The old tragic stories behind Deoksugung will be revealed through the reinterpretation of contemporary artists (photo courtesy of National Museum of Art).
Seoul might be best described as a place where tradition and modernity coexist. Those two elements are brought together in harmony in Deoksugung Project. On display are modern creations by twelve contemporary artists from various fields including visual arts, music, dance, and design to the backdrop of the 400-year-old palace Deoksugung.
Focusing on the history and trauma of Deoksugung, the installation exhibition opened on September 19. The project displays nine major artworks around six historic pavilions and the palatial garden.
Lye Jae-ha's "T ime" projects video images on the façade of Junghwajeon, which was used for morning gatherings. The large numbers of laser lines that intersect one another over the pavilion invite viewers on the journey of transcendental time (photo courtesy of National Museum of Art).
Installation artist Suh Do-ho expressed the inner conflicts, anxieties, and grief of King Gojong who had witnessed the early death of his two queens and reigned during a time of national crisis from Hamnyeongjeon, which used to be his bedchamber. Suh came to choose this private and secretive place of the tragic king, inspired by the attestations given by court ladies that three boryo (Korean mattresses) were prepared for King Gojong every night. Suh's inquiries turned into a chain of questions and it resulted in research, installation work, a performance, and a video.
The stories behind Deoksugung during the tumultuous period might have provided the reason for its debut as the background of the project. The history of the palace dates back to 1593 when King Seonjo returned after the Imjin War ended. Since then, a lot has happened in this region. Queen Inmok was confined here for five years during Gwanghaegun's reign and it was the place where King Injo, the son of Queen Inmok, acceded to the throne while Gwanghaegun was accused of his bygones. Also, King Gojong's forced abdication took place here after the dispatch of a secret mission to the Hague in order to appeal the injustices of the Treaty of 1905, or "Protectorate Treaty" with Japan. Deoksugung is where King Gojong breathed his last breath too.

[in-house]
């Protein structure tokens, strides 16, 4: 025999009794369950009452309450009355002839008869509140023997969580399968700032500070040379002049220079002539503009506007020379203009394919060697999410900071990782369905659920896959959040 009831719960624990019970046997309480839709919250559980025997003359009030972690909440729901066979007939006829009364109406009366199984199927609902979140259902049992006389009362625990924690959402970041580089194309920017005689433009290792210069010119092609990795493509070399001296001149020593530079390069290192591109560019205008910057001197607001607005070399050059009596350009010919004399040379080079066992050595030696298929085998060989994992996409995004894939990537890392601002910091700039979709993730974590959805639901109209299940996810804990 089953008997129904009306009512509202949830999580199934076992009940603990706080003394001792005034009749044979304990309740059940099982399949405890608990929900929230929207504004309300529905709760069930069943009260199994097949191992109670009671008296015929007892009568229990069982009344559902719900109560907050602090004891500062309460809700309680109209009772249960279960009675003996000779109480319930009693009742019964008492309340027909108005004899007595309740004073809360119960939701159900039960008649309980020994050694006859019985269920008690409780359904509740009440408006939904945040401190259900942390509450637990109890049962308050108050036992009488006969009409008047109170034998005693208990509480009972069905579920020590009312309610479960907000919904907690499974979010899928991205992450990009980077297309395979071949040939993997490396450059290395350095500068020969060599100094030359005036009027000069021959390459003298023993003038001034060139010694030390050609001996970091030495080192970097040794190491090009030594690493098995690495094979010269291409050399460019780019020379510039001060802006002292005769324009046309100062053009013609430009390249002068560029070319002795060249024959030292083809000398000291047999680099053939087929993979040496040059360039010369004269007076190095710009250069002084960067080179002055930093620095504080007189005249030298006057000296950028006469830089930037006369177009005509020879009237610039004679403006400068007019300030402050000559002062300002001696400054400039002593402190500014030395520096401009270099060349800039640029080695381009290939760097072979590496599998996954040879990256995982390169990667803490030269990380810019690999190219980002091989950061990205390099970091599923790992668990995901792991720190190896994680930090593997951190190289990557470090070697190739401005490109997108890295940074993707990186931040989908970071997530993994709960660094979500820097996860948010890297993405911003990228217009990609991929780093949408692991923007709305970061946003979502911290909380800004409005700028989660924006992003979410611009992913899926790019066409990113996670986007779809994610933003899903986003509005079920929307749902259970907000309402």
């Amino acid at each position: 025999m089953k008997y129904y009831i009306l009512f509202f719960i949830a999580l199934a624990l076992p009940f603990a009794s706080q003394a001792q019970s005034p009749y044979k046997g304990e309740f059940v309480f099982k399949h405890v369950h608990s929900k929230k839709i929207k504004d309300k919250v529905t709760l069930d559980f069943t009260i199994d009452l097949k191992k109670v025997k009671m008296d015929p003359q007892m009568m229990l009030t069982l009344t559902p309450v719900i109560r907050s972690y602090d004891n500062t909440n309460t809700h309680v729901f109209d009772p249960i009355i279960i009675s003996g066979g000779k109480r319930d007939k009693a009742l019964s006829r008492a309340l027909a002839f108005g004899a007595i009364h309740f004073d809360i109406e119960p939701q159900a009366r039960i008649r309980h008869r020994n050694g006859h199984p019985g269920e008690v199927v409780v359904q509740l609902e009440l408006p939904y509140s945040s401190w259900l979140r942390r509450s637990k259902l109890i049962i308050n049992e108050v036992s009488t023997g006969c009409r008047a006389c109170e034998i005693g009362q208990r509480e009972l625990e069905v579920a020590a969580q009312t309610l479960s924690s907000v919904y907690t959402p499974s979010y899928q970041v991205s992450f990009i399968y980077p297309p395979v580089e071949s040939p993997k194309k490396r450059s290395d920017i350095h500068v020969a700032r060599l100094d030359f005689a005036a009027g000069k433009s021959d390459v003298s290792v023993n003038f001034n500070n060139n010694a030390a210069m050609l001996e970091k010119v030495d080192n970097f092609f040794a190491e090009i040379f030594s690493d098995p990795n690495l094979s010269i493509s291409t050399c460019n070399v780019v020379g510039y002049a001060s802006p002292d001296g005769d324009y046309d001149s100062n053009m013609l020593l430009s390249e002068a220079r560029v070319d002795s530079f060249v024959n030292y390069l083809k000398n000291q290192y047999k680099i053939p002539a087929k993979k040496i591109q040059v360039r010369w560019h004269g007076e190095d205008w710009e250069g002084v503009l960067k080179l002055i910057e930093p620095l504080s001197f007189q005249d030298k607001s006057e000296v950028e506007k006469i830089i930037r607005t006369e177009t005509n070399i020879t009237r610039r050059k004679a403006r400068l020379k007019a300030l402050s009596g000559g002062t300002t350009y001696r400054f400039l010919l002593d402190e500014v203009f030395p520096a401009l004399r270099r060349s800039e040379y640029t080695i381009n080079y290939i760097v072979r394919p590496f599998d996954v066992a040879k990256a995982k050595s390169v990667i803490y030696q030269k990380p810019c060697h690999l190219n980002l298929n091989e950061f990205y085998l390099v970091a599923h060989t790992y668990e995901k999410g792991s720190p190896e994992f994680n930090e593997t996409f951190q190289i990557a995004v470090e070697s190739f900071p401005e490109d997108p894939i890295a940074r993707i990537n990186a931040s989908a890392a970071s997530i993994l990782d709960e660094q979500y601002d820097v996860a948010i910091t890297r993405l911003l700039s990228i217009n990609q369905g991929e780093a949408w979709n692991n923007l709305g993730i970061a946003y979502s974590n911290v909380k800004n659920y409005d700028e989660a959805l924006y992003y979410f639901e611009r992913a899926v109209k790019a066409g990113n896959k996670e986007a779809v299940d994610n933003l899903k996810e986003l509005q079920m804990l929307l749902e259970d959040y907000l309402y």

Yee Soo-kyung's "Tear Drop" (photo courtesy of National Museum of Art).
The simple and unrefined place of Seogeodang where King Seonjo died and Queen Inmok was confined was seen as a symbol of the tragic destiny of Deoksugung in the eyes of artist Yee Soo-kyung. Yee placed her dazzling sculpture of a tear drop, consisting of thousands of LED lightbulbs, inside Seogeodang. One cannot obtain a clear view of the shining sculpture through which she tried to explain the paradox that it is sad but still beautiful and brilliantly lit but not recognizable just as the fates of countless women including the tragic queen in that turbulent period.
The sculptural works accompanied by a variety of participatory activities that engage viewers in the forms of sound art and performing arts prepared at Deoksugung will give a great chance to view the past, present, and future of Korea.
By Lee Seung-ah
Korea.net Staff Writer
Source : www.korea.net/NewsFoc... ( English Korean )
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